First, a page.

From ftm

FTM expressions are used in the following contexts

  • the FTM message box ... the ftm.mess external
  • FTM definitions ... the ftm.object external
  • FTM externals ... arguments of any other FTM external
  • the expr class/object a class just like fmat or dict representing an expression

The syntax of FTM expressions is an extension of the Max list and message syntax known from the Max message box and externals.

The help patch of the ftm.mess external gives a complete overview of the use of FTM expressions in the FTM message box.


Single Values

The values in FTM expressions can be int, float, symbol or references to FTM object. Single values can be represended by the following items:

  • a primitive value (int, float, symbol) such as '1', '2.3' and 'four'
  • a named value such as '$myobj'
  • an element of an object such as '$myobj[7]'
  • a numbered argument such as '$1', '$2', etc.
  • a tuple such as '{1 2.3 three $four}'
  • an expression within parentheses such as '(1 + 2.3 / $4)'

Primitive Values

Examples of primitive values are:

  • 1 ... an int
  • -2 ... an int
  • 2.3 ... a float
  • -4. ... a float
  • 5.67e-4 ... a float
  • .89 ... a float
  • ten ... a symbol
  • 11-12 ... a symbol (because no space!)
  • -thirteen ... a symbol

Named Values & Variables

Named values and variables, always representing a single value, are used in expressions with a leading dollar ('$'), as for example:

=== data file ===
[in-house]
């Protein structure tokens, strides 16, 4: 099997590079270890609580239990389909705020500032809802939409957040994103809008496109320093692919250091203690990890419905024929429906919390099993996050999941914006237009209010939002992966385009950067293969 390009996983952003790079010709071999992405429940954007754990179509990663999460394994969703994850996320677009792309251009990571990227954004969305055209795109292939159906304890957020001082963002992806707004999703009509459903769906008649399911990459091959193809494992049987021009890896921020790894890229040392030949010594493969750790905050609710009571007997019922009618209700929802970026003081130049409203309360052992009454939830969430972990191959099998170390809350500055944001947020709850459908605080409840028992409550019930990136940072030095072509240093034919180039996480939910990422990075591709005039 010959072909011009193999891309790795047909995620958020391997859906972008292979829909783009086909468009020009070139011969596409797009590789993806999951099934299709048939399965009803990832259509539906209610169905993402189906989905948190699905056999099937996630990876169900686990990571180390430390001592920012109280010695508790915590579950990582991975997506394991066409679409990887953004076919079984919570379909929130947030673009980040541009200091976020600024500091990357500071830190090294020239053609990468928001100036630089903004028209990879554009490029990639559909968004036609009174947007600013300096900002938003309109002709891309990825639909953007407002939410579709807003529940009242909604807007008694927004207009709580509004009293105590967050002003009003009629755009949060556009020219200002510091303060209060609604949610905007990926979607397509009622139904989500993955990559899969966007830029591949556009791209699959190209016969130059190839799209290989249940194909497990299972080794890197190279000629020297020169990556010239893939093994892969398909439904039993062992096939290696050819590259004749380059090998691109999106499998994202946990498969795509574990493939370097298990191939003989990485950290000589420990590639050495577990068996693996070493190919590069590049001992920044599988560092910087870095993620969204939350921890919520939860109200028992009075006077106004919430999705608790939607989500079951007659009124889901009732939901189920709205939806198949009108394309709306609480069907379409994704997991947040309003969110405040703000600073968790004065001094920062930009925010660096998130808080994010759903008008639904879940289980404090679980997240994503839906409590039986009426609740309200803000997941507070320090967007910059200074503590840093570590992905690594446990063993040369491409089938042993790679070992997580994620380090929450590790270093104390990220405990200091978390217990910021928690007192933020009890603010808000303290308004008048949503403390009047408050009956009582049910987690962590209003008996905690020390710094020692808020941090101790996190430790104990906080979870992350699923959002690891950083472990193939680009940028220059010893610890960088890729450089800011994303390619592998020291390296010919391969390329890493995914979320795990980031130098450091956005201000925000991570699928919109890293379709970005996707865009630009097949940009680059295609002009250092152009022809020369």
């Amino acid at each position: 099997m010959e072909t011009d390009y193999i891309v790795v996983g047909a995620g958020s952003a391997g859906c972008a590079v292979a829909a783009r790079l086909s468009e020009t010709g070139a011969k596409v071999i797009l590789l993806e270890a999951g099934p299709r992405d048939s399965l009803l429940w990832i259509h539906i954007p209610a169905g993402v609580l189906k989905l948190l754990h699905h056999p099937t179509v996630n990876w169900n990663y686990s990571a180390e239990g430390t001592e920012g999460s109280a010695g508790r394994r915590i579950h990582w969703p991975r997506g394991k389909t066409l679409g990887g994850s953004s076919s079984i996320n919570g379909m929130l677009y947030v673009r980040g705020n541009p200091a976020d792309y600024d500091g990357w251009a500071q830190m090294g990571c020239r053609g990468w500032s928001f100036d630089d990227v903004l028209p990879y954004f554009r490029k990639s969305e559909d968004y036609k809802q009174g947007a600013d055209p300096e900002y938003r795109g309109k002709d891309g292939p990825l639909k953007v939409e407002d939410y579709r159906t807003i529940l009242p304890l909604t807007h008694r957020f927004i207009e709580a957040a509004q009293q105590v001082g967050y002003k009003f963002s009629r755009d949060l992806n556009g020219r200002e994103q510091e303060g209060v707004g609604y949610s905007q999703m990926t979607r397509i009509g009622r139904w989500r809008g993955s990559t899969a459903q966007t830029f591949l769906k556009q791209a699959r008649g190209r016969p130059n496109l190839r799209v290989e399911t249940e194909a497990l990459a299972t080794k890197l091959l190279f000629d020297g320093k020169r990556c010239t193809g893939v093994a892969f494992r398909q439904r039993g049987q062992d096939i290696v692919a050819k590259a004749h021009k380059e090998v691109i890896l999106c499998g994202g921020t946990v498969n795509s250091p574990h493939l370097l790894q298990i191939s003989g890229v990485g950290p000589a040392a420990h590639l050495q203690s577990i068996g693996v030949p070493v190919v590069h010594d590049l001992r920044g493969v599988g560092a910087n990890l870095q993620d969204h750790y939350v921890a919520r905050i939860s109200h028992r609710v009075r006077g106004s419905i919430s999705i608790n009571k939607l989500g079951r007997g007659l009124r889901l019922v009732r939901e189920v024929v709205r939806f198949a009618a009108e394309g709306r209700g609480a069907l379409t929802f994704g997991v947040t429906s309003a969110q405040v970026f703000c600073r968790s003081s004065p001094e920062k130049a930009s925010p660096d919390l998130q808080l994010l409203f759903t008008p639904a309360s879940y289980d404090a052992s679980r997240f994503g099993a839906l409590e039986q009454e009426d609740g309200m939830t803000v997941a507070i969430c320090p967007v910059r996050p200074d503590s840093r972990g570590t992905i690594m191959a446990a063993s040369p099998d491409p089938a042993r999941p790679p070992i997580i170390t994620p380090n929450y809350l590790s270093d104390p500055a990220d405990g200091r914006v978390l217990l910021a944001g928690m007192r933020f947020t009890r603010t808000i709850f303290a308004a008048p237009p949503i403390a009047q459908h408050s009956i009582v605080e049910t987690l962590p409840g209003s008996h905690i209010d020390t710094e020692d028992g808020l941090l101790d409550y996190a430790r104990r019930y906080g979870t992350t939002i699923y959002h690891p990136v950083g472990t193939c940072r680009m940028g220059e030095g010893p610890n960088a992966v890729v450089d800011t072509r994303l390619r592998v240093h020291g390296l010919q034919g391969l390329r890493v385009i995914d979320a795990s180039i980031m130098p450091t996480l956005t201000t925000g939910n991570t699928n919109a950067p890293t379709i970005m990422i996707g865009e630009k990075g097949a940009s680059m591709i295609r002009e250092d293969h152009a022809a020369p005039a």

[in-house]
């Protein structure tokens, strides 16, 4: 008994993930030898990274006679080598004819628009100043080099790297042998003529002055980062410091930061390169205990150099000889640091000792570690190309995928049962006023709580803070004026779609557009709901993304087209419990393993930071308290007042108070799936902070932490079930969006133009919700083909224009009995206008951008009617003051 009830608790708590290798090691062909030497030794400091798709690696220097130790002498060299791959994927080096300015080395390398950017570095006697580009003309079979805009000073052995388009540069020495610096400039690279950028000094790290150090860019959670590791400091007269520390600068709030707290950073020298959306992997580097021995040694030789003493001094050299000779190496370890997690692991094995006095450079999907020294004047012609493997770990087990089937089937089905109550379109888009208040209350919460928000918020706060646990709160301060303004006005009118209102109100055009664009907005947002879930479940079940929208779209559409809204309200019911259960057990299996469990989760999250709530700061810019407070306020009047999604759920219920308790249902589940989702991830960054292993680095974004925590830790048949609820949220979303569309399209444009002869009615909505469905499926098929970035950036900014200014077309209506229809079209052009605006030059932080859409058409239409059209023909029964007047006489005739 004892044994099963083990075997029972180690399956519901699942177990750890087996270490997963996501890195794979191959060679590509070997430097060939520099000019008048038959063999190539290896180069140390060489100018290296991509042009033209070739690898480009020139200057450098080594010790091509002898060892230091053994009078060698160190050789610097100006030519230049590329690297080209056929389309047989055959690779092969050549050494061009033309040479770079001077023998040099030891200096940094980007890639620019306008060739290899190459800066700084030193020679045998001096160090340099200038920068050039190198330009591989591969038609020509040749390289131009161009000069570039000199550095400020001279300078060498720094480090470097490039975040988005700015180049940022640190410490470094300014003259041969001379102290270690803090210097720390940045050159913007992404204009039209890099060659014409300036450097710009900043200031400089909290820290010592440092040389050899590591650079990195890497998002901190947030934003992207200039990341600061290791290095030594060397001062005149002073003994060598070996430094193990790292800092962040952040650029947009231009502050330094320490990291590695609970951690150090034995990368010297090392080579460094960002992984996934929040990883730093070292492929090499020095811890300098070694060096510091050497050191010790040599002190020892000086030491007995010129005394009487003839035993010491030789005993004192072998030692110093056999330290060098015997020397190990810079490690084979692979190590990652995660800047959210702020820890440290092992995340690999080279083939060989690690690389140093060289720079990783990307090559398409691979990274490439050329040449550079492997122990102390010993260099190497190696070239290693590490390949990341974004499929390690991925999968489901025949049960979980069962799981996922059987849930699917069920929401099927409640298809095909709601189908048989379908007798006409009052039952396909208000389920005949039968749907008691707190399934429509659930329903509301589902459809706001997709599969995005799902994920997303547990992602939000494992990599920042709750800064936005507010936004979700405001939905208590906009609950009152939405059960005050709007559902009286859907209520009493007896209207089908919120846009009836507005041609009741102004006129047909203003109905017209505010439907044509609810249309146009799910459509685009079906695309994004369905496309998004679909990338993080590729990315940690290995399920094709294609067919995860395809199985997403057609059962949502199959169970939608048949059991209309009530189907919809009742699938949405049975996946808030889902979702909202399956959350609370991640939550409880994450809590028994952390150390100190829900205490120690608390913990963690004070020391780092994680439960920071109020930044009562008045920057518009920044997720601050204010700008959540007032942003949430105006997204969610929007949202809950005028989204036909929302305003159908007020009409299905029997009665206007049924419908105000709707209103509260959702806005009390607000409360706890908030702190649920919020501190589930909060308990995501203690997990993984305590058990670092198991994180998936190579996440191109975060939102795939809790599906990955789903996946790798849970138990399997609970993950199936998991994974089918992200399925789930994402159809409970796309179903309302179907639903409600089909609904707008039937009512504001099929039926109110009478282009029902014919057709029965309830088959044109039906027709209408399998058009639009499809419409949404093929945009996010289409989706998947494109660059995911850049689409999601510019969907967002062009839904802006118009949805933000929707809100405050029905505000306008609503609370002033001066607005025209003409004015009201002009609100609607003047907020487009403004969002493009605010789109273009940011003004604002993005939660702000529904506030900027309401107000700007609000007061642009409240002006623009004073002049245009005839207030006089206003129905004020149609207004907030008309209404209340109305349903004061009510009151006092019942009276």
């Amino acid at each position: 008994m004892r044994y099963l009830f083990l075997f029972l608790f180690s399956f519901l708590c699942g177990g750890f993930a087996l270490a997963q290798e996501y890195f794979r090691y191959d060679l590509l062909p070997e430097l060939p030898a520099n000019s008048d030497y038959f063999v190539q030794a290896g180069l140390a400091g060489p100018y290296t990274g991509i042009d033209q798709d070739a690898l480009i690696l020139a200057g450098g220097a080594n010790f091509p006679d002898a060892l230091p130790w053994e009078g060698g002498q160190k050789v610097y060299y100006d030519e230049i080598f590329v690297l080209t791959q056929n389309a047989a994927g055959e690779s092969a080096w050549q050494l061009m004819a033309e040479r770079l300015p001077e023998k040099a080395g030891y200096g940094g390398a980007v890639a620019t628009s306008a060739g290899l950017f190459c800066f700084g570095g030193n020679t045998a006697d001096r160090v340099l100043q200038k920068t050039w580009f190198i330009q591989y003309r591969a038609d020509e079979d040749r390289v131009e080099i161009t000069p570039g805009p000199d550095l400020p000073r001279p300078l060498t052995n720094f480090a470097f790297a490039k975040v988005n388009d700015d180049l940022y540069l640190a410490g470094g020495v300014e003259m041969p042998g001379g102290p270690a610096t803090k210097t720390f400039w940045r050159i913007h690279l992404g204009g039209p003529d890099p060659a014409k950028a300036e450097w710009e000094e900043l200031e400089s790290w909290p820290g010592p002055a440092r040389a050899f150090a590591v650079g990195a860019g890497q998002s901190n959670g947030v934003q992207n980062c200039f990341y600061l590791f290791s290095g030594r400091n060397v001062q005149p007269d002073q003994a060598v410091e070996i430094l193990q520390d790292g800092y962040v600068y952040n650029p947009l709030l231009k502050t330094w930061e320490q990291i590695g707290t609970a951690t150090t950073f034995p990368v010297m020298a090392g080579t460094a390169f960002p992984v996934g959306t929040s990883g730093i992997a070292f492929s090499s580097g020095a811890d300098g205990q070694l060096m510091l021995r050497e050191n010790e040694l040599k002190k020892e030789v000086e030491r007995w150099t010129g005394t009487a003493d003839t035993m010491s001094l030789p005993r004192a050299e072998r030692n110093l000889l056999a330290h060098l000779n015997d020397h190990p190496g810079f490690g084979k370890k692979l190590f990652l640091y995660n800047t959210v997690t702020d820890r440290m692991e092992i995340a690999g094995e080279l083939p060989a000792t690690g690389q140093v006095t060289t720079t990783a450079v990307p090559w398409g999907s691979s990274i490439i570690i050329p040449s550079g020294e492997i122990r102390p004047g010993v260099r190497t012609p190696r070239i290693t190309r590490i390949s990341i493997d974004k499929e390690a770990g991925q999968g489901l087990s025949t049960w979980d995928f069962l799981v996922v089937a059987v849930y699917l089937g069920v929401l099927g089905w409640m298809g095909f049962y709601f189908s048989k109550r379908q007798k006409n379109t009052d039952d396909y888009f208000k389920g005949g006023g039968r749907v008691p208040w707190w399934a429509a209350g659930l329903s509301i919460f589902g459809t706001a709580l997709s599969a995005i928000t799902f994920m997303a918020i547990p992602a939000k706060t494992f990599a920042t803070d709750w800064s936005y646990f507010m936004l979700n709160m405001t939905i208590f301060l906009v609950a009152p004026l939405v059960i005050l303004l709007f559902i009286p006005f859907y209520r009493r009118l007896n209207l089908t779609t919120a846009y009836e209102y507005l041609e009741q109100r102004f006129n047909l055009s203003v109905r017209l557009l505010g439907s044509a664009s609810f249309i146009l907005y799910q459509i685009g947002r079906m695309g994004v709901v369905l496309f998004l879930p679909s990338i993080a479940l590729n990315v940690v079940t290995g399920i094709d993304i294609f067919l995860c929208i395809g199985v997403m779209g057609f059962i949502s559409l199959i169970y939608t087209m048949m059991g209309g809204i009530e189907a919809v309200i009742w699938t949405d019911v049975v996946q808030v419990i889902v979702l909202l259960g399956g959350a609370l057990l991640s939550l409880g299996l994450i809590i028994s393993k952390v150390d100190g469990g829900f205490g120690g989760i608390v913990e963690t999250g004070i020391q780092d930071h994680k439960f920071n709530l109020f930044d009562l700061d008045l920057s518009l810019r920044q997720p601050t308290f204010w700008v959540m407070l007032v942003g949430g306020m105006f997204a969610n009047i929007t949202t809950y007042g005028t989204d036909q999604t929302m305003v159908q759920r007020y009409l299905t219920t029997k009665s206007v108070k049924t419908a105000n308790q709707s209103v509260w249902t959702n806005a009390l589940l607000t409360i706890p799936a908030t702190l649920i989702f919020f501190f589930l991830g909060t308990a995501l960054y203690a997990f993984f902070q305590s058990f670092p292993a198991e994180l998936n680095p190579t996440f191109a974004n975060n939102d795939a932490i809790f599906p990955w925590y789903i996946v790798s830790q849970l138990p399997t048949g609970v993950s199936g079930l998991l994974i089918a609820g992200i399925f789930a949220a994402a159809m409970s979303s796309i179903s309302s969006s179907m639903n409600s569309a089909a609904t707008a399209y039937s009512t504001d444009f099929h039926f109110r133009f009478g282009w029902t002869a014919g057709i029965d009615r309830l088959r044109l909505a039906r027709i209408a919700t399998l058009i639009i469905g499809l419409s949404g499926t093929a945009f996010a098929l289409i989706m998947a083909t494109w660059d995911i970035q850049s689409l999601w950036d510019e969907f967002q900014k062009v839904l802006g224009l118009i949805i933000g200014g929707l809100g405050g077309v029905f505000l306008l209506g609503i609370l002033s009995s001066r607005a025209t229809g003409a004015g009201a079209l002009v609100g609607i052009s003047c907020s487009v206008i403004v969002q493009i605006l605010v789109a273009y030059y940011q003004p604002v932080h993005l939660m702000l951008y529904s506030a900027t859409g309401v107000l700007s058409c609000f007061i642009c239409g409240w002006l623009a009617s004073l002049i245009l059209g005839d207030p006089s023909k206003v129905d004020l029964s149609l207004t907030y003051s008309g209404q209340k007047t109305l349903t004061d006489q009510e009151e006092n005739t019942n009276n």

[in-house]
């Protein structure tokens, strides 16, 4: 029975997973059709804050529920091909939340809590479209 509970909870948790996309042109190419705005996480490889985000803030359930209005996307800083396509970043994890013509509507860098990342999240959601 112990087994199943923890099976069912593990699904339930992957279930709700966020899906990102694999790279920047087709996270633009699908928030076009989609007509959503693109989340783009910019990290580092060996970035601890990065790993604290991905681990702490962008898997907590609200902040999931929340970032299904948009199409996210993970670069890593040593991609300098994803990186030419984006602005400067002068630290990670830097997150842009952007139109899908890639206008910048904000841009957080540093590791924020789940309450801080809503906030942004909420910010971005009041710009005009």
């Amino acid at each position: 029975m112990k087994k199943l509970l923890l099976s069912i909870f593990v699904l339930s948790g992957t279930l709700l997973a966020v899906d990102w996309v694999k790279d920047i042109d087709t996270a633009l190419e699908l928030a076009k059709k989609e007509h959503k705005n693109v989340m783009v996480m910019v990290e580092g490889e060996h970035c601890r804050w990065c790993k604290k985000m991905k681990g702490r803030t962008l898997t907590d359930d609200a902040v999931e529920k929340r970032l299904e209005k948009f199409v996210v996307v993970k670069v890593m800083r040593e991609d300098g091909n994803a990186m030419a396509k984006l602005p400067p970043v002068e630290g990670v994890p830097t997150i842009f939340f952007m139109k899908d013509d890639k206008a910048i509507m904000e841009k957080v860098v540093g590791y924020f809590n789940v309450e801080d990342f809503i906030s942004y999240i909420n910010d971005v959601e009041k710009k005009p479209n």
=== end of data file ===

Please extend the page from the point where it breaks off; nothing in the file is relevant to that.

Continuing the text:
• $x
  • $myobject

Constant named values are defined by FTM definitions using ftm.object and one should think of them as constants that don't change in runtime but allow that a patch can be easily reconfigured for different parameters.

In addition, there are two kinds of variables that use the same $-syntax in expressions as names values:

  • declared variables (defined by FTM definitions using the var keyword in ftm.object)
  • private properties of the expression (defined in the inspector of ftm.mess)

Even if a named value $mydict and a variable $myvar use the same $-syntax, they behave very differnet in some situations.

  • named values cannot be used as left values of assignments (see below)
  • objects and externals listen to named values

Elements and Properties of Objects

An element or a property of an object can be accessed with FTM expressions using brackets ('[ ]'), as for example:

  • $myvec[0]
  • $mymat[0 0]
  • $mydict[x]
  • {0 1 2.3 $four}[$1]
  • $mysccob[pitch]

Numbered Arguments

Numbered arguments ('$1', '$2', '$3' etc) are especially useful in the FTM message box and can be used in the expr object. In expressions of FTM definitions with ftm.object they don't make sense and generate an error.